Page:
Before you think that lifting weights isn't for you and I'm a dingdongapotamus, let me say that it's great for not just vanity purposes, but it can increase your heart health, strengthen tendons/ligaments, improves insulin sensitivity, lowers inflammation, reduces cancer risk, and a whole host of other great benefits. And yes, this also applies to women. Fear not, you won't get "bulky", believe me gaining muscle is not nearly so easy as that or else steroids wouldn't be so rampant in bodybuilding communities.

Rule 3: Eat Protein (Aim for 1g/lb of LBM, or .82g/lb of total body weight). I know this one may seem unimportant, but it is important! Rule 1 says "Hey lose weight!", and Rule 2 says "Hey keep muscle!", but Rule 3 finishes the signal to keep muscle by enabling your body to rebuild it after you've busted it up in the gym. The rules all work in harmony!

Now wtf is "1g/lb of LBM"? Well, LBM = Lean Body Mass, which is basically your total bodyweight minus your fat mass. For example: You weigh 200 lbs with 20% body fat, your Lean Body Mass (LBM) is 160 lbs, therefore eat 160g of protein per day, or using total body weight would be 200 lbs x .82 = 164g.

Personally I like using the LBM instead of total body weight because if you have 40% body fat then you won't benefit from a higher protein intake, and your diet success may be easier by allowing those calories to switch to carbs/fats. Sustainability trumps everything else imo.

The amount of protein recommended here is hotly debated in fitness circles, so feel free to adjust based on what makes scientific sense to you. Here's some articles with varying opinions:

This is also where my recipes could come in handy to see some low cal + high protein meals, most of them can have the lean meats substituted or modified to your own taste.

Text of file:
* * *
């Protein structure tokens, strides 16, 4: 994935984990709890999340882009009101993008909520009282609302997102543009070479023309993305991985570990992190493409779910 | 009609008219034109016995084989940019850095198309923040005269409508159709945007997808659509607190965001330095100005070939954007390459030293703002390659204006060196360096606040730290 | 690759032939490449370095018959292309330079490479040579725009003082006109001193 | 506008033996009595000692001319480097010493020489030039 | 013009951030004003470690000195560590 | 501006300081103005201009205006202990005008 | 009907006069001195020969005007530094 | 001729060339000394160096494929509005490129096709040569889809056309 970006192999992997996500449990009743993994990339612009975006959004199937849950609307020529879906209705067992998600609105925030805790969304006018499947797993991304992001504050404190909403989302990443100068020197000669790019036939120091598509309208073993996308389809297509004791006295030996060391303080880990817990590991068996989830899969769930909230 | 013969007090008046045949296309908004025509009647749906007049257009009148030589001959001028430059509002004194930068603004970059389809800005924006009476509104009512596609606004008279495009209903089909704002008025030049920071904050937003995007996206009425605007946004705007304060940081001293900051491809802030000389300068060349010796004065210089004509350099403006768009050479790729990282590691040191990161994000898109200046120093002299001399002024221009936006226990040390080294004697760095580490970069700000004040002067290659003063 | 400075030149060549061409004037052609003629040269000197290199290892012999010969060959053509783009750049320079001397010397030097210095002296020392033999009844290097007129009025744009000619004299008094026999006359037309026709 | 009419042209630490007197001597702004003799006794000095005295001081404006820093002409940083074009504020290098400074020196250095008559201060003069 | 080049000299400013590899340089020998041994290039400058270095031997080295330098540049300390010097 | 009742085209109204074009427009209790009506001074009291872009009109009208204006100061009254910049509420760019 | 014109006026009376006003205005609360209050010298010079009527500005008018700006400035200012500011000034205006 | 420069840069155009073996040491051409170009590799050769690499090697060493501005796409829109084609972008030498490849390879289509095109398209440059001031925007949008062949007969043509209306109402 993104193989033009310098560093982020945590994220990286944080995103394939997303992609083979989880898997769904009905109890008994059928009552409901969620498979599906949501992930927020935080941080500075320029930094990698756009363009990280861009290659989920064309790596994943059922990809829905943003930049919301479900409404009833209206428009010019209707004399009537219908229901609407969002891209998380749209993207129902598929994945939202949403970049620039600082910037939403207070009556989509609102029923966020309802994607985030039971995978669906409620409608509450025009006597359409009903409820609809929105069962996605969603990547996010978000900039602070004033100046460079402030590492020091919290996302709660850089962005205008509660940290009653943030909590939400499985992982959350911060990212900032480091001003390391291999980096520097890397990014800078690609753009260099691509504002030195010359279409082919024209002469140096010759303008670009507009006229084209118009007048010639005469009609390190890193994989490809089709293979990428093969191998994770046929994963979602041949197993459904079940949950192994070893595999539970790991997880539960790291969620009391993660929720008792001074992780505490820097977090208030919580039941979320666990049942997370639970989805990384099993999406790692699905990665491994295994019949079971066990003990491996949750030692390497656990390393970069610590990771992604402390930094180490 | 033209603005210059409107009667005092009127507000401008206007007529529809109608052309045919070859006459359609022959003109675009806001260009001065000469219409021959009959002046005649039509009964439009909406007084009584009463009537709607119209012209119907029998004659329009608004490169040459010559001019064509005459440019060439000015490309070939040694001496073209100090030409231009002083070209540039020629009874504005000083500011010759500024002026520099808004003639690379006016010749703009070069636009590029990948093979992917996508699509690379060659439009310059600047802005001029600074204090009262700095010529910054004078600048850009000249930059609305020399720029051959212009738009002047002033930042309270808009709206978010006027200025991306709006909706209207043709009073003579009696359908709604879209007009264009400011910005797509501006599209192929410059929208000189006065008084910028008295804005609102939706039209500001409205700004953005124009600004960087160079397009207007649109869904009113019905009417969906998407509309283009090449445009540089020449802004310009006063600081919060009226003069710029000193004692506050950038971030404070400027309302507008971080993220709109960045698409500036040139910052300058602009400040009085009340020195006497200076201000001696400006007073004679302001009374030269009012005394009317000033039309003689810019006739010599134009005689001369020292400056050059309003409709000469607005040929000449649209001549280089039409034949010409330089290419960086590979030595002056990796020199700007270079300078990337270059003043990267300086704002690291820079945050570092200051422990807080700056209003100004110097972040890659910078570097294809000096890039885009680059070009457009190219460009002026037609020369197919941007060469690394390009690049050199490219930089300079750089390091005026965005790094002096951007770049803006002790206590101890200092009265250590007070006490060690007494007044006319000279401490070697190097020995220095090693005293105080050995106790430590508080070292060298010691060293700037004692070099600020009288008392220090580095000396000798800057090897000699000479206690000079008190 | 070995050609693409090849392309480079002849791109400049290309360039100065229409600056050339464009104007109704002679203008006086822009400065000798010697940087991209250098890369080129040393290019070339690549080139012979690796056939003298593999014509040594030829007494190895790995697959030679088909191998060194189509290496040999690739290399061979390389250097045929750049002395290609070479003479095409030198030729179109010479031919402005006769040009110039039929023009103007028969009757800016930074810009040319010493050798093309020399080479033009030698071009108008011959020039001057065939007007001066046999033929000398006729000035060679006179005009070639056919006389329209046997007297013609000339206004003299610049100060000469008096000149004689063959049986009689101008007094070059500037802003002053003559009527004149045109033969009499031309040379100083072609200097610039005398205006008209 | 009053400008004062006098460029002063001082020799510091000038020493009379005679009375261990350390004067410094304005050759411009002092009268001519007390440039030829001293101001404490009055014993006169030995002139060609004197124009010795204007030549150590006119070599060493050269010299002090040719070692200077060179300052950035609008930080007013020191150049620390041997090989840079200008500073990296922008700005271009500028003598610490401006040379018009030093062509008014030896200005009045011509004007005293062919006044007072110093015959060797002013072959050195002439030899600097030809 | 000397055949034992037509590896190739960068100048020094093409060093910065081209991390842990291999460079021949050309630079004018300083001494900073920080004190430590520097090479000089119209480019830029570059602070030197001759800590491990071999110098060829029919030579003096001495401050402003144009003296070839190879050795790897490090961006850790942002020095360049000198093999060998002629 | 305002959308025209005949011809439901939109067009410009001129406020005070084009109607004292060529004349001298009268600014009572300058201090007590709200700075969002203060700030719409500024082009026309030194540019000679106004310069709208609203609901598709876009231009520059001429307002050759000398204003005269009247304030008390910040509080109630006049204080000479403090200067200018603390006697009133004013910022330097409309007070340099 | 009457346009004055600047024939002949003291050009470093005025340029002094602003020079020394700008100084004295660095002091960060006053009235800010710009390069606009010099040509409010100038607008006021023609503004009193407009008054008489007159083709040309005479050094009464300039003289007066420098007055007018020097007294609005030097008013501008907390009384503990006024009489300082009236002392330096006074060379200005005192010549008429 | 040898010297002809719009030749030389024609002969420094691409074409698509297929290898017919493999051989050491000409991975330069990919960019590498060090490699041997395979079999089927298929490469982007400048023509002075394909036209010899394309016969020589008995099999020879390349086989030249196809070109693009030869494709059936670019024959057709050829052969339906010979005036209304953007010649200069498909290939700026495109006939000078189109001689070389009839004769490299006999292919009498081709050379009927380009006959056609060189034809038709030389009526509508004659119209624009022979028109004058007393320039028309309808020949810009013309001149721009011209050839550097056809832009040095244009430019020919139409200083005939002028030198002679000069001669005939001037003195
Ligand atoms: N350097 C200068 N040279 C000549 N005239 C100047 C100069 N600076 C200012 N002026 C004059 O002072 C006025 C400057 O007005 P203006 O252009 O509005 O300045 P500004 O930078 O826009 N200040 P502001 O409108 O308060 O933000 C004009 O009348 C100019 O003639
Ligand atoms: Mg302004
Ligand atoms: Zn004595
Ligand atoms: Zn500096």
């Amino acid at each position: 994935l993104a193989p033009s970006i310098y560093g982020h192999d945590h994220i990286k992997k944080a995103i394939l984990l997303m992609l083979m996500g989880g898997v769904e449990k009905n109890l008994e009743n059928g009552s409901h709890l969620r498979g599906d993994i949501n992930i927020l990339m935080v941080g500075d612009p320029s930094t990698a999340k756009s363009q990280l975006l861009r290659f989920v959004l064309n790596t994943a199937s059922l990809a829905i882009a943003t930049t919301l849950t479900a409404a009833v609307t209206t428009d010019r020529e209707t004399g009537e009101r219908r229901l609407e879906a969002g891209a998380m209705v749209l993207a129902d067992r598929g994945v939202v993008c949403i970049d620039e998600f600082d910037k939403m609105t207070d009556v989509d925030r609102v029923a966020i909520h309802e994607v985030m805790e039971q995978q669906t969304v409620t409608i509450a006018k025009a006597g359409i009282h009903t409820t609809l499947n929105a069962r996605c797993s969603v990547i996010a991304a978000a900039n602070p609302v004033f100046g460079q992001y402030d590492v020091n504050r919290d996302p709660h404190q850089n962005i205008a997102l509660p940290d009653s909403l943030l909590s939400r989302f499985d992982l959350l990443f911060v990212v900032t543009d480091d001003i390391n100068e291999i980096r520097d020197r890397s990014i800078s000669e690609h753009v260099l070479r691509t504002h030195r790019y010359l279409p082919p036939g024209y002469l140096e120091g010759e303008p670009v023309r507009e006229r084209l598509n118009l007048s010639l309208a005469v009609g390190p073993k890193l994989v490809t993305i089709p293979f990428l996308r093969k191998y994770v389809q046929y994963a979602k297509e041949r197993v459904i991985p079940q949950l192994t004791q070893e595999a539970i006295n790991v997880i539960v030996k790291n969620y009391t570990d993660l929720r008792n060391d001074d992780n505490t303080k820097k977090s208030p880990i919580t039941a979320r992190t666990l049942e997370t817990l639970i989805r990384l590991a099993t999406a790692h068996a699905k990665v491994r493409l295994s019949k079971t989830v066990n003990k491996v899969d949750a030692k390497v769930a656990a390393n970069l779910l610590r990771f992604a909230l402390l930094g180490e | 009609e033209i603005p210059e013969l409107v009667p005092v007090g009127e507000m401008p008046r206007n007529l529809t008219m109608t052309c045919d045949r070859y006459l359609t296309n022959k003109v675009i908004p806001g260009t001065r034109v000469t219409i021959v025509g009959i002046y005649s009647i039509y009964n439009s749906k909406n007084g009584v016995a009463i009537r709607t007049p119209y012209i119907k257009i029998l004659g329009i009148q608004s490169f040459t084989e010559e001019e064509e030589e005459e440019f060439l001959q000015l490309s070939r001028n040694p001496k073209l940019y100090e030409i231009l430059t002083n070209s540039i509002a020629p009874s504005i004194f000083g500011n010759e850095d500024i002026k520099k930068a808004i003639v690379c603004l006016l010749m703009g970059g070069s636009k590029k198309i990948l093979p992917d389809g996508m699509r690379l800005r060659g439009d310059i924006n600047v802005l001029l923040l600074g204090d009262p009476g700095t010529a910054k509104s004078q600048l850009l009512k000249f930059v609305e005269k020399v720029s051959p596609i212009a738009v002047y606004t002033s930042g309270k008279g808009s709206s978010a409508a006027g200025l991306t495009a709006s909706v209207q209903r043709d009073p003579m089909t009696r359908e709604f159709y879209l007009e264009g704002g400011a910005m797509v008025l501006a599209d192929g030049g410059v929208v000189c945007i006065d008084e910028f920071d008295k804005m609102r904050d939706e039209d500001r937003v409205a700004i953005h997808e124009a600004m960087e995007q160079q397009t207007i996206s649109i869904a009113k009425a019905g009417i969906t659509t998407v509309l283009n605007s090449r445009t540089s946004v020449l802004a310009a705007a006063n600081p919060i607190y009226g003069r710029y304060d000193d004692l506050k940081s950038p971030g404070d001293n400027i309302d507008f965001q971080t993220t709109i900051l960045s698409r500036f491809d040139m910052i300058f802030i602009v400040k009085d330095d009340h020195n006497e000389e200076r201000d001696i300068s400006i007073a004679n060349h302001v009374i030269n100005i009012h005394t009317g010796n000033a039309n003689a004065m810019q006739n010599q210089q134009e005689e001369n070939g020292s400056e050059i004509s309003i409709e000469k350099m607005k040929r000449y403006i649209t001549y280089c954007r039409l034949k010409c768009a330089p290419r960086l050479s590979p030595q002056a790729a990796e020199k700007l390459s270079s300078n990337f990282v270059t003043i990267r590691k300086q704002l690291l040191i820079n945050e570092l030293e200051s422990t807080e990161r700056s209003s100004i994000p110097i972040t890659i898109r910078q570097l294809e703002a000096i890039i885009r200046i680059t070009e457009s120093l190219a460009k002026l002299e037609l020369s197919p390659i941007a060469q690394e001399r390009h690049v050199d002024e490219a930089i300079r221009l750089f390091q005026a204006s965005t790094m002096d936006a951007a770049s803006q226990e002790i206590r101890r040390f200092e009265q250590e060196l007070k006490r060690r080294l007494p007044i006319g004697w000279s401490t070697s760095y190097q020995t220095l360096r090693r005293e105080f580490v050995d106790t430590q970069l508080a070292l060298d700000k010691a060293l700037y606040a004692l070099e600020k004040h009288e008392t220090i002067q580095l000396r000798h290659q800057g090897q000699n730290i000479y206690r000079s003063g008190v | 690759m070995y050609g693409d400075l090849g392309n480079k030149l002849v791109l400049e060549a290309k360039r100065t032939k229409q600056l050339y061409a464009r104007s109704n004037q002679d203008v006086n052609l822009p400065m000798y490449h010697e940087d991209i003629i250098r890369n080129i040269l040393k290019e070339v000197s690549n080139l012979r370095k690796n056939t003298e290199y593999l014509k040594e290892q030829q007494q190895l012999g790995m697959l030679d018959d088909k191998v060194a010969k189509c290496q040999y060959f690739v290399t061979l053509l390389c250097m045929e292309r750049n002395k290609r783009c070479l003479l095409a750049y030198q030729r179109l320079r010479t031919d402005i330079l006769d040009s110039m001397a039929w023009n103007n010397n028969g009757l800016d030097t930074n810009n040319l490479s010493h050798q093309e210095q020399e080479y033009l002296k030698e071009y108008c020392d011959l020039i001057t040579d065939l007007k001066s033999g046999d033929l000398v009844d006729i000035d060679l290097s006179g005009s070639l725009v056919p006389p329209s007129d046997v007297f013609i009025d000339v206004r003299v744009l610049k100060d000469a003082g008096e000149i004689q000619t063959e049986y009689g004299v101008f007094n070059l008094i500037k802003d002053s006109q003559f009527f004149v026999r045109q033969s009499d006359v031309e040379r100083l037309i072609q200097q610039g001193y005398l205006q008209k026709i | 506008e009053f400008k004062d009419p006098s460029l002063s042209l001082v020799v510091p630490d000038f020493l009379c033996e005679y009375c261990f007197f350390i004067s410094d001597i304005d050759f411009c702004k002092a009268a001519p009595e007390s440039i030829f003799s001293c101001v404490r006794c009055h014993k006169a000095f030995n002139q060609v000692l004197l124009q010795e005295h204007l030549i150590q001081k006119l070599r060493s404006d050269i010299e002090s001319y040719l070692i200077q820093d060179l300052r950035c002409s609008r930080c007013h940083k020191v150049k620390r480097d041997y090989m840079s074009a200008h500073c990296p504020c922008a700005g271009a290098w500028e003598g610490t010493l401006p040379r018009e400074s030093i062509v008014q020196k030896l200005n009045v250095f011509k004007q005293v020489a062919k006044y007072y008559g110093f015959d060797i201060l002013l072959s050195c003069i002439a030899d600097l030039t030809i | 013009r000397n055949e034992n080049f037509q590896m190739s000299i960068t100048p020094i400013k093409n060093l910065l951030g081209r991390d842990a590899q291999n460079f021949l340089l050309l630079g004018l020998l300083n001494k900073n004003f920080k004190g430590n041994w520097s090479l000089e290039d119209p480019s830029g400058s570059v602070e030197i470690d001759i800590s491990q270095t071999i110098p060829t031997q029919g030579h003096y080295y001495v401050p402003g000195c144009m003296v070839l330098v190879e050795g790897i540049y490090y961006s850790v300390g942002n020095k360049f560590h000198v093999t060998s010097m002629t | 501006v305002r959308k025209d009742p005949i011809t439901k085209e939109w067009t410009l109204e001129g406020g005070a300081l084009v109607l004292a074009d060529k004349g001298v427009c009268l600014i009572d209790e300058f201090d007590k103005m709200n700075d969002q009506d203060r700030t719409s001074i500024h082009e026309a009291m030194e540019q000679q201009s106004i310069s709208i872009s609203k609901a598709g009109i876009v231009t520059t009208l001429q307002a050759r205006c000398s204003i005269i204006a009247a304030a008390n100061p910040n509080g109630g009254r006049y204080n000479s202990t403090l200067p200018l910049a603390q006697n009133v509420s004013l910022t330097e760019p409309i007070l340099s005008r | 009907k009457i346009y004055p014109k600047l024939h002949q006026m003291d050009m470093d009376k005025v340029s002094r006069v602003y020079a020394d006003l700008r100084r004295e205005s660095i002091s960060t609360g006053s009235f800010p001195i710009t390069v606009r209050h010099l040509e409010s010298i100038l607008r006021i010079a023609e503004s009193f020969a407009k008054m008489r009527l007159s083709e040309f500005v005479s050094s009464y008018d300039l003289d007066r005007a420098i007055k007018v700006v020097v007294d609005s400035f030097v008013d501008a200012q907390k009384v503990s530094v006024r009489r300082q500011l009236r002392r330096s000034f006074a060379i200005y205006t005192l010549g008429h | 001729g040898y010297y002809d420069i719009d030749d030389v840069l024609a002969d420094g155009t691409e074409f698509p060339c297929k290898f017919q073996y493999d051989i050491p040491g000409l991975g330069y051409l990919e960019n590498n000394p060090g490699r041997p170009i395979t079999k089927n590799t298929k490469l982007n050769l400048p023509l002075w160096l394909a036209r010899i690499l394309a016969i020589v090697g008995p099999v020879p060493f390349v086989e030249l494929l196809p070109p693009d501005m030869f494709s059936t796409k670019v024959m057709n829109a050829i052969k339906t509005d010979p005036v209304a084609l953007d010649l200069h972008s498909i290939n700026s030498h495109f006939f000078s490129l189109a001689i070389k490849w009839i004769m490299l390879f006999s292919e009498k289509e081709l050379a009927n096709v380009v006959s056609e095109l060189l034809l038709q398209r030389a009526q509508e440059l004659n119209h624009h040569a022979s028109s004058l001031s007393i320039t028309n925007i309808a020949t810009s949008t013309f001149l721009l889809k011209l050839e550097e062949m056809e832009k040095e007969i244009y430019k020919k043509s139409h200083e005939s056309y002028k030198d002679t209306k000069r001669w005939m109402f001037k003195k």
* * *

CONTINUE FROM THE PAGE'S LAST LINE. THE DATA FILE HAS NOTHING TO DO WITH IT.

As far as how to figure out your body fat percentage, you can usually get this done for free at a gym and maybe check in once or twice a month to see how that's going. There are also expensive fancy options like DXA, the bodpod, or hydrostatic weighing. Personally I like body fat calipers. This caliper in particular gets the job done with minimal effort, it's cheap and you can do it at home. The downside is that 1) it doesn't measure visceral fat — which is the fat next to your organs — this is important because your Lean Body Mass may be less than you realize, and seeing your LBM decrease over time could actually be visceral fat loss and not lean muscle tissue; 2) it can be inconsistent, but I think this isn't all that big of a deal and if you practice every morning for a week then you'll get a good feel for it, at least good enough to have a steady look at your progress. As far as accuracy goes, no method is 100%, there are no perfect options. There are really awful options though, and I'd classify those cheap bathroom scales with the convenient electric BIA measurements as awful. If your gym uses one of those bigger expensive ones then it's likely as good as anything else out there, but the cheaper ones are useless. My $30 RenPho scale says I went from 14.9% to 11%, and there's no way my before pic is 15%. Ha, if only.

Myths + Things that don't really matter:

  • Meal timing or frequency – smaller more frequent meals don't trick our metabolism into burning more calories. Eat whenever is most convenient to keep you on track. I push my meals as late into the day as possible so that I don't try to sleep on an empty stomach. I often eat just before bedtime, even though it probably hinders my sleep quality a little, it's still preferable for me.
  • Your metabolism is fine – A cool study compared hunter-gatherers in sub-Saharan Africa against Europeans and Americans and found that our metabolisms are all still the same despite massive lifestyle differences. If you think something may be wrong then get it checked out by a doctor! There's probably medicine for it and you can still reach your goals!
  • Your low thyroid has ruined your weight loss chances – Well, I have hypothyroidism. In fact, before I was even diagnosed and medicated 10 years ago I managed to lose 30 lbs. Now, it was hell, but I did it. Of course now that I'm medicated it was so much easier and more pleasant to lose 45 lbs, so fear not! You can still do it!

If you're new to the gym, or are intimidated by the prospect then here are a few tips and thoughts.